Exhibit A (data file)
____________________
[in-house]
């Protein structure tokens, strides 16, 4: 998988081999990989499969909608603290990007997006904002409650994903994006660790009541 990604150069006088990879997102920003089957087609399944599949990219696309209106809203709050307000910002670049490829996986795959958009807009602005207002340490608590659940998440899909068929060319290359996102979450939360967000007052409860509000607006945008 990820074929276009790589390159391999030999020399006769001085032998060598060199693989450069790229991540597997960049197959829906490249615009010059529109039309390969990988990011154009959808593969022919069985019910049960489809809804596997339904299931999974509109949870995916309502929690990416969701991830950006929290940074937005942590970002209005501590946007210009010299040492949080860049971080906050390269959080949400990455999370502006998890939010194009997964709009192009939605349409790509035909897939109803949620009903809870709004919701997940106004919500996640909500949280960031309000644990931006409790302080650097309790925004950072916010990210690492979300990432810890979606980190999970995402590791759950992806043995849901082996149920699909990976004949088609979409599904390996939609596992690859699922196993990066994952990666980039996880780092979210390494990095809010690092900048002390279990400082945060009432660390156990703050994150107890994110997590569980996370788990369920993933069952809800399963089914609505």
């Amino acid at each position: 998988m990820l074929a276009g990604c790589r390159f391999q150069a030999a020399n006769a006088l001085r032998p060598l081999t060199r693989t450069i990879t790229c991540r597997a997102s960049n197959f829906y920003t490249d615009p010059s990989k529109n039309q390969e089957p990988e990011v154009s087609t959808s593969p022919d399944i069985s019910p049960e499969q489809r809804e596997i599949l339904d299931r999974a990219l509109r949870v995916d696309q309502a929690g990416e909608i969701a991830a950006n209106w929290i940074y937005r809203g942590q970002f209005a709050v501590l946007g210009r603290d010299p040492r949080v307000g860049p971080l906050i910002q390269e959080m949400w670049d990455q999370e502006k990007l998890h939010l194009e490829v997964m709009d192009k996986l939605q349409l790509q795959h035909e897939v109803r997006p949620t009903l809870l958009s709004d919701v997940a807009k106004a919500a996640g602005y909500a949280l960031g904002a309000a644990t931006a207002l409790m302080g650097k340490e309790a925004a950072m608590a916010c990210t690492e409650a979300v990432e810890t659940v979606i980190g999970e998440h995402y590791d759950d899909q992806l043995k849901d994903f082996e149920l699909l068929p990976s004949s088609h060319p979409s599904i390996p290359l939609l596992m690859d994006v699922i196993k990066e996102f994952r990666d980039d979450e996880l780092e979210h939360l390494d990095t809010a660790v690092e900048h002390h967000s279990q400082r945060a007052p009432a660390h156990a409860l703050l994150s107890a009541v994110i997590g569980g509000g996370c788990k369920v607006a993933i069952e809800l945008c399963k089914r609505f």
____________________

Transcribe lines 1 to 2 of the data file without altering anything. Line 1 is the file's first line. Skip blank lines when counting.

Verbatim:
[in-house]
């Protein structure tokens, strides 16, 4: 998988081999990989499969909608603290990007997006904002409650994903994006660790009541 990604150069006088990879997102920003089957087609399944599949990219696309209106809203709050307000910002670049490829996986795959958009807009602005207002340490608590659940998440899909068929060319290359996102979450939360967000007052409860509000607006945008 990820074929276009790589390159391999030999020399006769001085032998060598060199693989450069790229991540597997960049197959829906490249615009010059529109039309390969990988990011154009959808593969022919069985019910049960489809809804596997339904299931999974509109949870995916309502929690990416969701991830950006929290940074937005942590970002209005501590946007210009010299040492949080860049971080906050390269959080949400990455999370502006998890939010194009997964709009192009939605349409790509035909897939109803949620009903809870709004919701997940106004919500996640909500949280960031309000644990931006409790302080650097309790925004950072916010990210690492979300990432810890979606980190999970995402590791759950992806043995849901082996149920699909990976004949088609979409599904390996939609596992690859699922196993990066994952990666980039996880780092979210390494990095809010690092900048002390279990400082945060009432660390156990703050994150107890994110997590569980996370788990369920993933069952809800399963089914609505």